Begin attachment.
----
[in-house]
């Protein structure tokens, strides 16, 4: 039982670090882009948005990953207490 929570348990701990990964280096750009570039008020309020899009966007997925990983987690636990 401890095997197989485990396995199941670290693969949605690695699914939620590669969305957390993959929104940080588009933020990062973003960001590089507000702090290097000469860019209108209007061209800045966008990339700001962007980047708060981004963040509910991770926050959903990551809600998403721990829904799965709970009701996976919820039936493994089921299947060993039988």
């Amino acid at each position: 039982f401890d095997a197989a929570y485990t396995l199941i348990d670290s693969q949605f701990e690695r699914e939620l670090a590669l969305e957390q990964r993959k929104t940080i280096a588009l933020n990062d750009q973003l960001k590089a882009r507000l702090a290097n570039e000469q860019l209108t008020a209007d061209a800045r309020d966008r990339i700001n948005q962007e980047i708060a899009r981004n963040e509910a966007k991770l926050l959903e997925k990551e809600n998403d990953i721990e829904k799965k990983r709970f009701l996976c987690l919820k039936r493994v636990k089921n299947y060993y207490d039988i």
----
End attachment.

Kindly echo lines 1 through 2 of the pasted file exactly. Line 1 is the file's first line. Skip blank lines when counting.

[in-house]
């Protein structure tokens, strides 16, 4: 039982670090882009948005990953207490 929570348990701990990964280096750009570039008020309020899009966007997925990983987690636990 401890095997197989485990396995199941670290693969949605690695699914939620590669969305957390993959929104940080588009933020990062973003960001590089507000702090290097000469860019209108209007061209800045966008990339700001962007980047708060981004963040509910991770926050959903990551809600998403721990829904799965709970009701996976919820039936493994089921299947060993039988």